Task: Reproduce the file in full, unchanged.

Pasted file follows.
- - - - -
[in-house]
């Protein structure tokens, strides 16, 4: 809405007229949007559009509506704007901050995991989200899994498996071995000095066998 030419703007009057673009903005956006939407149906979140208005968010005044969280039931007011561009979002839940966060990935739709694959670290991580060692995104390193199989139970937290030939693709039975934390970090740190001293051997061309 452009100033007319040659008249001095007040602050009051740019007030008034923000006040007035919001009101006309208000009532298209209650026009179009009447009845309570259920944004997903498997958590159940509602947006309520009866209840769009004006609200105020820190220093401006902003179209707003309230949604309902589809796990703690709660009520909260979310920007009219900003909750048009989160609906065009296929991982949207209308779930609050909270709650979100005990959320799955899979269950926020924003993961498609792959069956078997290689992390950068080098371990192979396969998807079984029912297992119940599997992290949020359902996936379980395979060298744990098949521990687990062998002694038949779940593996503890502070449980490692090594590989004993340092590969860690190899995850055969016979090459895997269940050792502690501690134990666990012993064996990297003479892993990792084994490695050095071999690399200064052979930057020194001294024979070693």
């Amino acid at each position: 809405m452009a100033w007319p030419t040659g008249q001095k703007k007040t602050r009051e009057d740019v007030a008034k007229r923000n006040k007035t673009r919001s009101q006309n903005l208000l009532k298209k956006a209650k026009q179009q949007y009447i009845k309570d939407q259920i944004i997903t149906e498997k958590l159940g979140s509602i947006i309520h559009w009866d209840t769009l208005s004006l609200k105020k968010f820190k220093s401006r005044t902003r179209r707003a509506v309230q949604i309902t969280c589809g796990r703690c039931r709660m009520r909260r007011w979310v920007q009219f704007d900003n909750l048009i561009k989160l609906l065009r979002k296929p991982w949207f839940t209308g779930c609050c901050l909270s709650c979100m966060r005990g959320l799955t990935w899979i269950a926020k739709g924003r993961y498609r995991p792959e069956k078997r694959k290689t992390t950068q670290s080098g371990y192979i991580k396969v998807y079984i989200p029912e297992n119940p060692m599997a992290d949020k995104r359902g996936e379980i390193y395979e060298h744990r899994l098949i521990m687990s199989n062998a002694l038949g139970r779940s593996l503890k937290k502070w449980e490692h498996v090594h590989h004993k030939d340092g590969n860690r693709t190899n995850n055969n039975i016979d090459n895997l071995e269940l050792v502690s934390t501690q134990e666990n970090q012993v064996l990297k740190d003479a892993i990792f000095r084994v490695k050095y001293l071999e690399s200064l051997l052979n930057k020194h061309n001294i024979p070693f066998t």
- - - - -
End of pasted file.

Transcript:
[in-house]
């Protein structure tokens, strides 16, 4: 809405007229949007559009509506704007901050995991989200899994498996071995000095066998 030419703007009057673009903005956006939407149906979140208005968010005044969280039931007011561009979002839940966060990935739709694959670290991580060692995104390193199989139970937290030939693709039975934390970090740190001293051997061309 452009100033007319040659008249001095007040602050009051740019007030008034923000006040007035919001009101006309208000009532298209209650026009179009009447009845309570259920944004997903498997958590159940509602947006309520009866209840769009004006609200105020820190220093401006902003179209707003309230949604309902589809796990703690709660009520909260979310920007009219900003909750048009989160609906065009296929991982949207209308779930609050909270709650979100005990959320799955899979269950926020924003993961498609792959069956078997290689992390950068080098371990192979396969998807079984029912297992119940599997992290949020359902996936379980395979060298744990098949521990687990062998002694038949779940593996503890502070449980490692090594590989004993340092590969860690190899995850055969016979090459895997269940050792502690501690134990666990012993064996990297003479892993990792084994490695050095071999690399200064052979930057020194001294024979070693």
């Amino acid at each position: 809405m452009a100033w007319p030419t040659g008249q001095k703007k007040t602050r009051e009057d740019v007030a008034k007229r923000n006040k007035t673009r919001s009101q006309n903005l208000l009532k298209k956006a209650k026009q179009q949007y009447i009845k309570d939407q259920i944004i997903t149906e498997k958590l159940g979140s509602i947006i309520h559009w009866d209840t769009l208005s004006l609200k105020k968010f820190k220093s401006r005044t902003r179209r707003a509506v309230q949604i309902t969280c589809g796990r703690c039931r709660m009520r909260r007011w979310v920007q009219f704007d900003n909750l048009i561009k989160l609906l065009r979002k296929p991982w949207f839940t209308g779930c609050c901050l909270s709650c979100m966060r005990g959320l799955t990935w899979i269950a926020k739709g924003r993961y498609r995991p792959e069956k078997r694959k290689t992390t950068q670290s080098g371990y192979i991580k396969v998807y079984i989200p029912e297992n119940p060692m599997a992290d949020k995104r359902g996936e379980i390193y395979e060298h744990r899994l098949i521990m687990s199989n062998a002694l038949g139970r779940s593996l503890k937290k502070w449980e490692h498996v090594h590989h004993k030939d340092g590969n860690r693709t190899n995850n055969n039975i016979d090459n895997l071995e269940l050792v502690s934390t501690q134990e666990n970090q012993v064996l990297k740190d003479a892993i990792f000095r084994v490695k050095y001293l071999e690399s200064l051997l052979n930057k020194h061309n001294i024979p070693f066998t």